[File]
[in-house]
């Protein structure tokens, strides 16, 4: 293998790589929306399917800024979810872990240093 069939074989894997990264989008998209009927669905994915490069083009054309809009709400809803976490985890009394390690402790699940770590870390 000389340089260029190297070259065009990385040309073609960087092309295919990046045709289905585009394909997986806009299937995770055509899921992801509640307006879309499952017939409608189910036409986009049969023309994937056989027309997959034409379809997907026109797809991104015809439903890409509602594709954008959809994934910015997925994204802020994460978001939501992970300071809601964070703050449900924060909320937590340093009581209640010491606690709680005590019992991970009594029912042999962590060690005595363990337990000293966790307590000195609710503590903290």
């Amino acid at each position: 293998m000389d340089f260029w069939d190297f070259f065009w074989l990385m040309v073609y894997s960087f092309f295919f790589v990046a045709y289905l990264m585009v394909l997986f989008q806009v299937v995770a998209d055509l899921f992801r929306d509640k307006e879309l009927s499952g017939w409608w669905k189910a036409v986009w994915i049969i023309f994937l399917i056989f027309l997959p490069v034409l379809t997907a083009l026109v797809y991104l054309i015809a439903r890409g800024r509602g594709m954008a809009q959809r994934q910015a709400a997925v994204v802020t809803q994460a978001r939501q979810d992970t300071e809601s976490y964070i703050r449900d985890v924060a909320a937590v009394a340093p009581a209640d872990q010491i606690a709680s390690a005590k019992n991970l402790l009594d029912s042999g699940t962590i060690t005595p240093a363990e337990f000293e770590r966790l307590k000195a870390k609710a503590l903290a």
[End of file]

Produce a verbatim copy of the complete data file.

[in-house]
């Protein structure tokens, strides 16, 4: 293998790589929306399917800024979810872990240093 069939074989894997990264989008998209009927669905994915490069083009054309809009709400809803976490985890009394390690402790699940770590870390 000389340089260029190297070259065009990385040309073609960087092309295919990046045709289905585009394909997986806009299937995770055509899921992801509640307006879309499952017939409608189910036409986009049969023309994937056989027309997959034409379809997907026109797809991104015809439903890409509602594709954008959809994934910015997925994204802020994460978001939501992970300071809601964070703050449900924060909320937590340093009581209640010491606690709680005590019992991970009594029912042999962590060690005595363990337990000293966790307590000195609710503590903290």
């Amino acid at each position: 293998m000389d340089f260029w069939d190297f070259f065009w074989l990385m040309v073609y894997s960087f092309f295919f790589v990046a045709y289905l990264m585009v394909l997986f989008q806009v299937v995770a998209d055509l899921f992801r929306d509640k307006e879309l009927s499952g017939w409608w669905k189910a036409v986009w994915i049969i023309f994937l399917i056989f027309l997959p490069v034409l379809t997907a083009l026109v797809y991104l054309i015809a439903r890409g800024r509602g594709m954008a809009q959809r994934q910015a709400a997925v994204v802020t809803q994460a978001r939501q979810d992970t300071e809601s976490y964070i703050r449900d985890v924060a909320a937590v009394a340093p009581a209640d872990q010491i606690a709680s390690a005590k019992n991970l402790l009594d029912s042999g699940t962590i060690t005595p240093a363990e337990f000293e770590r966790l307590k000195a870390k609710a503590l903290a």